The GP workforce figures released yesterday mask the reality that there are almost 450 fewer qualified GPs working than in 2015, the BMA has warned.
Headline workforce figures released by NHS Digital yesterday show that there were 350 fewer full-time equivalent GPs in June 2017 than in September 2015 – although there was a 0.9% increase from March to June this year.
However, the BMA has said that this doesn’t tell the full story, because the figures now include trainee doctors – unlike the equivalent figures for secondary care.
The workforce lead on the BMA’s GP Committee, Dr Krishna Kasaraneni, told Pulse that there are, in fact, ‘439 fewer full time GPs since 2015’ when only fully trained GPs are counted.
This shows a ‘lack of progress’ on Jeremy Hunt’s 2015 commitment of training and retaining another 5,000 GPs by 2020, he said – something Pulse has revealed in its own analysis.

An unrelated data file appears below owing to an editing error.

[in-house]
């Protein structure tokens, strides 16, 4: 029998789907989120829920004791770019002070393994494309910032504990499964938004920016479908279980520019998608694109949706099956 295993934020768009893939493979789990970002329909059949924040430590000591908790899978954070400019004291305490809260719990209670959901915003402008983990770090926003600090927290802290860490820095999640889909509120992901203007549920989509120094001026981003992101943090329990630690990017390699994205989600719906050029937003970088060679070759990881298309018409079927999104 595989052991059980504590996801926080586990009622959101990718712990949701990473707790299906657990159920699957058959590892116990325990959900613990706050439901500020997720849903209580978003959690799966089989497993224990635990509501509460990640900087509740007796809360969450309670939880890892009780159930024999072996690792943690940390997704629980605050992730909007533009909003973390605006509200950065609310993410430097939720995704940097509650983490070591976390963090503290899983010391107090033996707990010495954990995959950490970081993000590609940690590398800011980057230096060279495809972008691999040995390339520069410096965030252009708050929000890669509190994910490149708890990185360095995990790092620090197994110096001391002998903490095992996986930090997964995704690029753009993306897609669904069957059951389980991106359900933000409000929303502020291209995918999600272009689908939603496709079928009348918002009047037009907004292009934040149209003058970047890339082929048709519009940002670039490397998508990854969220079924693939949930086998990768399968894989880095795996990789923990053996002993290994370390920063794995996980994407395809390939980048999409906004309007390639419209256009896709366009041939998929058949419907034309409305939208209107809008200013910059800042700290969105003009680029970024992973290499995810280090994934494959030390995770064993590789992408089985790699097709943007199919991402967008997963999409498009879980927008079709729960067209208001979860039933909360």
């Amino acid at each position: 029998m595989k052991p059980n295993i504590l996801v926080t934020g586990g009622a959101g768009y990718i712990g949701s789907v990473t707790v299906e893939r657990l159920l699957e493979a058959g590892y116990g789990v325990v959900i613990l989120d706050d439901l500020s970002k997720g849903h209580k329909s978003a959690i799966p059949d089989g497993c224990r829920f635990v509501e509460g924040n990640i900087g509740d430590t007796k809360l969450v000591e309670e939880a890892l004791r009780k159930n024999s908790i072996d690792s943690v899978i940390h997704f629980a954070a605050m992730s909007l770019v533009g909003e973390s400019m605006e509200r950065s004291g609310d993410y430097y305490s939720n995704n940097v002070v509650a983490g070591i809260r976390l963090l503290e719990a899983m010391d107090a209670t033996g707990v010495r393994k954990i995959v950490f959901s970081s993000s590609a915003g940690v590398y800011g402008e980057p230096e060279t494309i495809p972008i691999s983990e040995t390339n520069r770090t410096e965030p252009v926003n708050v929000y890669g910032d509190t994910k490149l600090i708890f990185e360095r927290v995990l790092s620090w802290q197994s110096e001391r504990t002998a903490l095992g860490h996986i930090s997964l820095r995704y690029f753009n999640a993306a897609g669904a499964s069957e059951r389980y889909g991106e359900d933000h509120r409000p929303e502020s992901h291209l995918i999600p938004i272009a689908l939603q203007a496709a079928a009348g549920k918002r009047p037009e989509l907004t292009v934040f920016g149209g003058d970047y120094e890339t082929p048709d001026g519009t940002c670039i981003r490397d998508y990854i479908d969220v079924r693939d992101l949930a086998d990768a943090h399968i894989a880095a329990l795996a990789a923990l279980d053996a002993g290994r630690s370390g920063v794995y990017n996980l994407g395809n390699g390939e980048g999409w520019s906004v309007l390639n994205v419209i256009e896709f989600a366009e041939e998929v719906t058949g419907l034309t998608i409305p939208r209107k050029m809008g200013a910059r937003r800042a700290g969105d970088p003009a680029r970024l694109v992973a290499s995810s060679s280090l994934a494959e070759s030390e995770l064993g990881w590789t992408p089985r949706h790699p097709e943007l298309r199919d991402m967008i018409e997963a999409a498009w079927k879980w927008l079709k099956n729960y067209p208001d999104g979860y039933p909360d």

Dr Kasaraneni told Pulse: ‘We are now half way through that ambitious timetable and sadly the omens for success are at best disappointing.’
He added that even the 5,000 target wasn’t adequate. He said: ‘Arbitrary numbers of 5000, 8000, 10,000 or whatever the next think tank come up with are meaningless. Address the workload, increase funding and decrease bureaucracy and that will ensure qualified GPs are retained and sufficient numbers of medical students and foundation doctors choose general practice as a career.’